Herbarium specimens are rich with information above and beyond what is written on the label. In particular, specimens can tell us the phenological phase of the plant, as evidenced by the presence of buds, flowers, or young leaves. The timing of the growth of these structures, i.e., phenology, can be linked to climate variables, and is of interest to climate change researchers, plant physiologists, and botanists, to name a few. The vast resource of phenological data contained in specimens, however, is largely undiscoverable. Adding phenological information to herbarium specimen records, and, in turn, databases and biodiversity data aggregators, in a structured way was the topic of a recent workshop at the Univeristy & Jepson Herbaria at UC Berkeley (March 14-15, 2016).
The workshop was organized by Gil Nelson (iDigBio) and Jenn Yost (Cal Poly SLO) in order to determine the best ways to code herbarium specimens with phenological data. The intense two-day workshop began with introductory talks from members of the various groups that were represented -- collections, field programs, data standards and research. Jenn and Gil started with presentations on the current percentage of phenology data associated with specimens (spolier alert: very low) and the flow of data from databases to iDigBio. John Wieczorek and James Macklin presented, and led a discussion, about Darwin Core and the potential to include phenological data within its existing framework. They also described other ways these data could be incorporated, such as with a Darwin Core Extension. Ramona Walls updated the group on work that she is leading on building a phenological ontology that will likely play a large role in the coding efforts. Patrick Sweeney presented work done by the New England Vascular Plant TCN and their next wave of work to code phenology. This was followed by the first of four breakout sessions.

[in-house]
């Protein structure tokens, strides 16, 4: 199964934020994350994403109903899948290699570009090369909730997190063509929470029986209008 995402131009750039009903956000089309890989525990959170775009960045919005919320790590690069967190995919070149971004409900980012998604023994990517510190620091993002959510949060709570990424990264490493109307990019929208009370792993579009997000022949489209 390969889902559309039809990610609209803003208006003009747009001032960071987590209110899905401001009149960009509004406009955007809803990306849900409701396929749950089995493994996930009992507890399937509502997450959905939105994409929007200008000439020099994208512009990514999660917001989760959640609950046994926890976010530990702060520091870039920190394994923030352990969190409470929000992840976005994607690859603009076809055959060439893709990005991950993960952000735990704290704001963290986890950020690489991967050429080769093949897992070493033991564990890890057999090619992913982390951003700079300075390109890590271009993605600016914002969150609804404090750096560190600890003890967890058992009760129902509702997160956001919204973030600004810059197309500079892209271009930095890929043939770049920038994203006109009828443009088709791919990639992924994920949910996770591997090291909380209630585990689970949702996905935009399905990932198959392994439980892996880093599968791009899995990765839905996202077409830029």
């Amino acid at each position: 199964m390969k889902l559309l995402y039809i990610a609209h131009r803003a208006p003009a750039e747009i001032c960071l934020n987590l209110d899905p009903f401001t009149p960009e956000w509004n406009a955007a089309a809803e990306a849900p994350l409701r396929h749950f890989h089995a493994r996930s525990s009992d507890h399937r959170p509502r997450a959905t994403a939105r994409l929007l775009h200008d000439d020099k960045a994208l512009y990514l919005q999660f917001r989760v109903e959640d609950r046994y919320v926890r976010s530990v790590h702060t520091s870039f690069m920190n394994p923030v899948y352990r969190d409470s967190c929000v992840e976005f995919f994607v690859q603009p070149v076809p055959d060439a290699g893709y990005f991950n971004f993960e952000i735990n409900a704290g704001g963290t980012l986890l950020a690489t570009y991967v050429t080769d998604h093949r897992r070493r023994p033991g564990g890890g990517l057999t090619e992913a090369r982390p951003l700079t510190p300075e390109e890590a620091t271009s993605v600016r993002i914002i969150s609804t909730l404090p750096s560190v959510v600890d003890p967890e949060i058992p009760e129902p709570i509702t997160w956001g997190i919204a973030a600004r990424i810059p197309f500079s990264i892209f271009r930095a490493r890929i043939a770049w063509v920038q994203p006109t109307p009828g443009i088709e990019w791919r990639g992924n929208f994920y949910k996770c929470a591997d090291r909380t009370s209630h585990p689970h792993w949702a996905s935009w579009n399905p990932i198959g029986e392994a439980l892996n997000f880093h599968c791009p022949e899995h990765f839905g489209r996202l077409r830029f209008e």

In small groups, we examined specimens and identified phenological and morphological traits that could be coded, along with the myriad issues involved in this. For example, is it possible to identify whether a grass is in flower from an image of standard resolution, or are a hand lens and the actual specimen needed? This activity raised a substantial list of possibilities and limitations that could arise from phenological coding.
In subsequent breakout sessions with different delineations of groups, we discussed ideas based on the needs and desires of those in our area of expertise, taxonomic groups requiring special attention, e.g., grasses and sedges, gymnosperms, and wind-pollinated non-grasses, and the most logical steps forward given the objectives of each group. In the last couple of hours of the workshop, we outlined a manuscript that will synthesize the state of the field and the ways we are working to advance it.
Overall, it was a very productive two days. We are all eager to make phenology a discoverable, usable part of specimen databases and have started to lay the groudwork for it. Read more about the workshop on the wiki. Thanks Jenn and Gil!